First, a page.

Published on January 10th, 2014 | by Gaelle Finley



At the Lozells and East Handsworth Ward meeting on Tuesday January 14th (Welford Primary School, Handsworth, Birmingham B20 2BL, 7pm), residents will be able to voice their objection to the planned development in Douglas Road cul de sac.

The main objective is to try and get a proper community consultation and impact study which will allow residents to insist the Council address the wider impacts of their house building over the last decade.

If you would like to add your objection, there are several options:

1.    register your objection on www. (Application Reference 2013/09107/)

2.   and email copy to :,,  and

When objecting, please use the petition wording:

‘We strongly object to the application to build houses in the cul de sac off Douglas Road ref. 1TU2013/09107/PA. and ask that Birmingham City Council immediately suspends this application process, ceases building work on the site and undertakes a proper consultation on the impact of this application on school places, traffic congestion, cleaning services, pollution, health services, children’s play, nursery places and the environment.

Furthermore we demand that Birmingham City Council sets up an independent enquiry to explore, audit, assess and publicly report on the planning, housing and regeneration decisions and actions taken by Birmingham City Council in East Handsworth to determine whether or not these have complied with the Mature Suburbs Development guidelines, Local Development Plans, North West Corridor Regeneration Plan, East Handsworth Neighbourhood management plan and any other relevant planning and development guidelines and plans in operation since 1999 and to call a halt to any further housing developments in Handsworth until this study has been undertaken.’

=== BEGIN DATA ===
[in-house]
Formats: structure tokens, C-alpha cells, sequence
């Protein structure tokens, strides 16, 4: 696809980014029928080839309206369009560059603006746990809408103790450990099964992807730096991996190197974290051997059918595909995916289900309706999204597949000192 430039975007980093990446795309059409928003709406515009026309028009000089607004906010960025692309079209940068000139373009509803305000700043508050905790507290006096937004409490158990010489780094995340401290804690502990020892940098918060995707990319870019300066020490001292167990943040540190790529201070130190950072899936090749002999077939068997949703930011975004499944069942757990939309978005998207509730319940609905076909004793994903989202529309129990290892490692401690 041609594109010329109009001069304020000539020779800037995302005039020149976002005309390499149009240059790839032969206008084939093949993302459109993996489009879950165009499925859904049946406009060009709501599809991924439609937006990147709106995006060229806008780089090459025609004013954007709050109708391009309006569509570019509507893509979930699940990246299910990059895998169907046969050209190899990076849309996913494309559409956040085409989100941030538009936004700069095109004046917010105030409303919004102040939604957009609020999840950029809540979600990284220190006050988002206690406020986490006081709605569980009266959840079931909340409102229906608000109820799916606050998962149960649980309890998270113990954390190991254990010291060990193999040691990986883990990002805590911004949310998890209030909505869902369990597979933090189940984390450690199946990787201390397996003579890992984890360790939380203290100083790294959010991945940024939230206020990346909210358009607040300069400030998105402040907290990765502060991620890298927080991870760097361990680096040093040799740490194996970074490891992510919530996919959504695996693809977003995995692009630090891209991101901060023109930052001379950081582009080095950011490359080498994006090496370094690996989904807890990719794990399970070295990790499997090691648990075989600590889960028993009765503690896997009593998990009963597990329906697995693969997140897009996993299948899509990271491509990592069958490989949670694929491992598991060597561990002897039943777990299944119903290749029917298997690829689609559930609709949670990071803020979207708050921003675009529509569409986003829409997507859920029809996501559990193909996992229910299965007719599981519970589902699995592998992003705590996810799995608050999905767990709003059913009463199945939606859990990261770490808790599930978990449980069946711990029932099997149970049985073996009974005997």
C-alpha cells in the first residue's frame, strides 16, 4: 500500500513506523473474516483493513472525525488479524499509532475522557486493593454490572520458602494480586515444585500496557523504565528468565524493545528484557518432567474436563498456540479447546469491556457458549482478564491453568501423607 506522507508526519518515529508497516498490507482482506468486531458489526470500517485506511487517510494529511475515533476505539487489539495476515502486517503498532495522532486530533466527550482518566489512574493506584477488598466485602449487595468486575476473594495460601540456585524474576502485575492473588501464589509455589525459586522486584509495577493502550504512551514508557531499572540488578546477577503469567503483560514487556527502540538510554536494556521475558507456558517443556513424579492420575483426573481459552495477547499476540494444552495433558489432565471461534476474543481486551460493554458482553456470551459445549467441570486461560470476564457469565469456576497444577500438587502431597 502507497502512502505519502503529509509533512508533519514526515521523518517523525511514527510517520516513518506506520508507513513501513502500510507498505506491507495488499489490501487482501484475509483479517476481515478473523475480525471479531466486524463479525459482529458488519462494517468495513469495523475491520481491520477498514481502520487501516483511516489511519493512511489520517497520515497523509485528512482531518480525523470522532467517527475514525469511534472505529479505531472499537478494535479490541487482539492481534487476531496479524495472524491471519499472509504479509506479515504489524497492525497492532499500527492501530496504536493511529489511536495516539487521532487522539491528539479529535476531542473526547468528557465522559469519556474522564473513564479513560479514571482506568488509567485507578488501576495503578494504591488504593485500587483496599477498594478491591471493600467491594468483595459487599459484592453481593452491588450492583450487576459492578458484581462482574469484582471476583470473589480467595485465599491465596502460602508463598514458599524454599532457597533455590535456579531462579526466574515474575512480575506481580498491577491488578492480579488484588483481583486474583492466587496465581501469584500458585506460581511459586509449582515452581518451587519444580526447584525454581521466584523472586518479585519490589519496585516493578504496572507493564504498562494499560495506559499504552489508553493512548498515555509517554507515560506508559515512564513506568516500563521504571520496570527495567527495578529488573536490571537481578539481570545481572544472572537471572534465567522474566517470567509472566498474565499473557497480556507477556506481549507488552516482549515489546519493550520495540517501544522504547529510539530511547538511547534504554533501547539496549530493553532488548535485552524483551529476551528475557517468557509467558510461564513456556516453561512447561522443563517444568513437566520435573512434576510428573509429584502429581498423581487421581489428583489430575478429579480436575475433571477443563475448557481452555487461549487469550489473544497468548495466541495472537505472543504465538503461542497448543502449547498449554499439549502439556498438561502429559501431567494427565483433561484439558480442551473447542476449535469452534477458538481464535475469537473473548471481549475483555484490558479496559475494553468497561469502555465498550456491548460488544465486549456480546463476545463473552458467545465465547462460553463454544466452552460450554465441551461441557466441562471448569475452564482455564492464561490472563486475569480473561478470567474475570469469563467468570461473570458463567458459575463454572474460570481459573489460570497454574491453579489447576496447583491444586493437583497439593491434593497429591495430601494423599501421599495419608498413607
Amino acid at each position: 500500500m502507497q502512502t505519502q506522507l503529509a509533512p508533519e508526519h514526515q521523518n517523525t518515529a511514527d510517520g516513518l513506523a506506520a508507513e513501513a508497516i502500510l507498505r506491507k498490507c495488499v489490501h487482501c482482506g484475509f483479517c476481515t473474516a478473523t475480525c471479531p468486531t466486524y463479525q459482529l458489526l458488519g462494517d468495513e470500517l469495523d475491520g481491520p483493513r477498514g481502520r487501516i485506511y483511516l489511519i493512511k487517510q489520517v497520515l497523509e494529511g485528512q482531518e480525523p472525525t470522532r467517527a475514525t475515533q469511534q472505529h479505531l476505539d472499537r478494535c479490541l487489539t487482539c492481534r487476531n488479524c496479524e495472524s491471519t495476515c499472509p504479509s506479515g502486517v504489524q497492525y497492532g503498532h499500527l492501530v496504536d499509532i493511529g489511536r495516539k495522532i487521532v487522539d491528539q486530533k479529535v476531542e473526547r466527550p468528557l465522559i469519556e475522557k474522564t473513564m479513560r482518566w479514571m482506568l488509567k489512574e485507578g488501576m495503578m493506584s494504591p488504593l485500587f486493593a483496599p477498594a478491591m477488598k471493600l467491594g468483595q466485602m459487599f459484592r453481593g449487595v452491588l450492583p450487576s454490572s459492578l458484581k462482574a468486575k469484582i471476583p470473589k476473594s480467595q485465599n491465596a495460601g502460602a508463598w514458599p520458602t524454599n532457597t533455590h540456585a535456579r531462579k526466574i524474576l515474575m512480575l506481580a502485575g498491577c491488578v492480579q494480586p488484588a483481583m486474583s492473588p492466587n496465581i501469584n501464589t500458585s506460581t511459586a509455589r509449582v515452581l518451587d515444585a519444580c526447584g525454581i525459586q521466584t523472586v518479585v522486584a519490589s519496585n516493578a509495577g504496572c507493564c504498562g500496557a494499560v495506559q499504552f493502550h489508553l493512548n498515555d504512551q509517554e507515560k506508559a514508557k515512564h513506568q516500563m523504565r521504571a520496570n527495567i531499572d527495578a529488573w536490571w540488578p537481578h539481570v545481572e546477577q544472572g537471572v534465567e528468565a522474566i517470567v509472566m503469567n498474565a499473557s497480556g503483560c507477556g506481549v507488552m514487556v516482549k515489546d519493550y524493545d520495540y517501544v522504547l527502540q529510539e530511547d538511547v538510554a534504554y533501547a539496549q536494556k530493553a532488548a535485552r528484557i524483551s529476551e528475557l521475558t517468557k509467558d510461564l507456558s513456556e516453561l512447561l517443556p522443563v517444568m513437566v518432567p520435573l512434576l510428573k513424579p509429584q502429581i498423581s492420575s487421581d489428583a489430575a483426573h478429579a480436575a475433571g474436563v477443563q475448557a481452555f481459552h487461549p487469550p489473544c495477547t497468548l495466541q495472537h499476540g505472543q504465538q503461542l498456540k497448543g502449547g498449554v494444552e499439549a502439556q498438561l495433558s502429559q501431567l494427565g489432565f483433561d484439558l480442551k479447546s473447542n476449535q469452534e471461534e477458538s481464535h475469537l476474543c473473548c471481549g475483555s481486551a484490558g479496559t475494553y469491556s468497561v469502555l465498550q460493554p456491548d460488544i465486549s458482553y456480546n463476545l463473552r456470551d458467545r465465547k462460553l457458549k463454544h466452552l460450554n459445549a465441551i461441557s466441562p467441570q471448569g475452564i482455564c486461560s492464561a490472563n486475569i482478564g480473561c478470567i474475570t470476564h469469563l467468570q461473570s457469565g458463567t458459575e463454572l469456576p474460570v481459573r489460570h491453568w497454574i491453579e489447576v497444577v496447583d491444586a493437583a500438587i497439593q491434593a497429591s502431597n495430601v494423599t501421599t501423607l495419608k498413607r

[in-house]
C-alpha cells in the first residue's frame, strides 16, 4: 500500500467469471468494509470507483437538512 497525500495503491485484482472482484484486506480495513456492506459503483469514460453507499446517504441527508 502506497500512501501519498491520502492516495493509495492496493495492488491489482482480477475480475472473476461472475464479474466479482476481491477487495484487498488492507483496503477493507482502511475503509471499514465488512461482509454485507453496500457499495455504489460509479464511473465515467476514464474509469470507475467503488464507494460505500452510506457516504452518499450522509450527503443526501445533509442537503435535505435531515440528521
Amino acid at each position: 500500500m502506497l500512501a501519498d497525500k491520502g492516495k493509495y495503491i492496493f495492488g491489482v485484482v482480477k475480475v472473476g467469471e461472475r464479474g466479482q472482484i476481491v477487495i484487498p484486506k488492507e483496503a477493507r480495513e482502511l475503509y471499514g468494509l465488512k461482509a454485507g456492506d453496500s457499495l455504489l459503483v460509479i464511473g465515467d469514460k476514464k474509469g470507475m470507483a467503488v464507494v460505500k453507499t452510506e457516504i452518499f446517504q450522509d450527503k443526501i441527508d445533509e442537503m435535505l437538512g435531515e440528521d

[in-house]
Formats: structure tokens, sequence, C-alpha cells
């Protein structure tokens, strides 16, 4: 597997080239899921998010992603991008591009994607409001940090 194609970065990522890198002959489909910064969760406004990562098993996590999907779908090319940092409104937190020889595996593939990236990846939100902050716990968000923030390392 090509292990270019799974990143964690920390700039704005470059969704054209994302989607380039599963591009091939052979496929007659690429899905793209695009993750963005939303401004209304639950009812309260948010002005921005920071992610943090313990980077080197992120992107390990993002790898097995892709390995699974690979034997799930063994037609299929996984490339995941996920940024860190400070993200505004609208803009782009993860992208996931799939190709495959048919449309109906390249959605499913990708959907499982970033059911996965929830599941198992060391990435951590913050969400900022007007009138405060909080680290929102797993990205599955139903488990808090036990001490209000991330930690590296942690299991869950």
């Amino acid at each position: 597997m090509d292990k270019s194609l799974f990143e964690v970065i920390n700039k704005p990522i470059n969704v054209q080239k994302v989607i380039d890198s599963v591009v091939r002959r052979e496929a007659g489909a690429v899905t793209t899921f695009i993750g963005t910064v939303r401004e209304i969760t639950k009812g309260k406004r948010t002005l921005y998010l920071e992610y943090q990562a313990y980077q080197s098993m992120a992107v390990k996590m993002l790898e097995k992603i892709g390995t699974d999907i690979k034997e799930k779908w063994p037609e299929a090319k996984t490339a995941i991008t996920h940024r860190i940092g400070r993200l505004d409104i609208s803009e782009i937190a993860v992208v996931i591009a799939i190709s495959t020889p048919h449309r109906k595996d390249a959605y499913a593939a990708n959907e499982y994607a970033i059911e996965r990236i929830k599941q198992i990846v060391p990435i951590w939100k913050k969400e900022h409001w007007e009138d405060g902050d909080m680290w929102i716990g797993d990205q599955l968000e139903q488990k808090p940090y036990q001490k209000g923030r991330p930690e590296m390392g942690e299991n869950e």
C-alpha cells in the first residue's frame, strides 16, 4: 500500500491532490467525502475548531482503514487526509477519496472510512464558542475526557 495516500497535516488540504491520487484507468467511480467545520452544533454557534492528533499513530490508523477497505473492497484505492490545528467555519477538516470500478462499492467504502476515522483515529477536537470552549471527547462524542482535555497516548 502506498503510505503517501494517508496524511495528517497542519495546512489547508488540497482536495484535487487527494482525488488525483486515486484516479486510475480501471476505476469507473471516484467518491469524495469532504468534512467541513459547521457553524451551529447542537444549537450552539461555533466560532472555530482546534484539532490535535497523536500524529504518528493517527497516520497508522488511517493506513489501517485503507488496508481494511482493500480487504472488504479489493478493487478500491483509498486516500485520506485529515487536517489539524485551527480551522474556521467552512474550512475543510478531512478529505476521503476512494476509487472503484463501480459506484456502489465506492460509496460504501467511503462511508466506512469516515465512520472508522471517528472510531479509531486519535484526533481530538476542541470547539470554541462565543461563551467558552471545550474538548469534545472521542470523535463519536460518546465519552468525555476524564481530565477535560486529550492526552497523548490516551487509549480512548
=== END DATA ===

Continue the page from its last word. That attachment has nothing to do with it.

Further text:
3.   go to the meeting (see above).

4.   if you cannot attend the meeting, please send your apology to, referencing housing density/land off Douglas Road  as your point of interest.

The grounds for the residents’ objection are multiple:

Primary School classes are bursting at the seams and school playgrounds are tiny compared with other areas of the city and filling up with mobile classrooms, further reducing space. This is disastrous for educational and health outcomes ; we have very high rates of childhood obesity and asthma locally.

Secondly, an increasing number of local Secondary school children are having to travel to schools away from Handsworth (e.g. George Dixon in Bearwood), just inside the distance that would trigger travel subsidies for the kids, leaving already financially stretched parents with yet another cost and resulting in young parents who were raised and have family support in Handsworth moving out of the area to be closer to said schools.
An increasing number of Pre school places will be needed – these provide childcare and essential support to parents, many of whom are newcomers with poor or non existent english language skills. One local centre  is offering just 3 weeks of care per family per year.

Individual health visitors in this challenging area with high numbers of children on the ‘At Risk’ register have caseloads of over 400 families. GP surgeries are struggling not just with NHS reforms but with the extra demands that arise from a doubling of population, without additional resources to cope – especially in dealing with the new residents from Eastern Europe.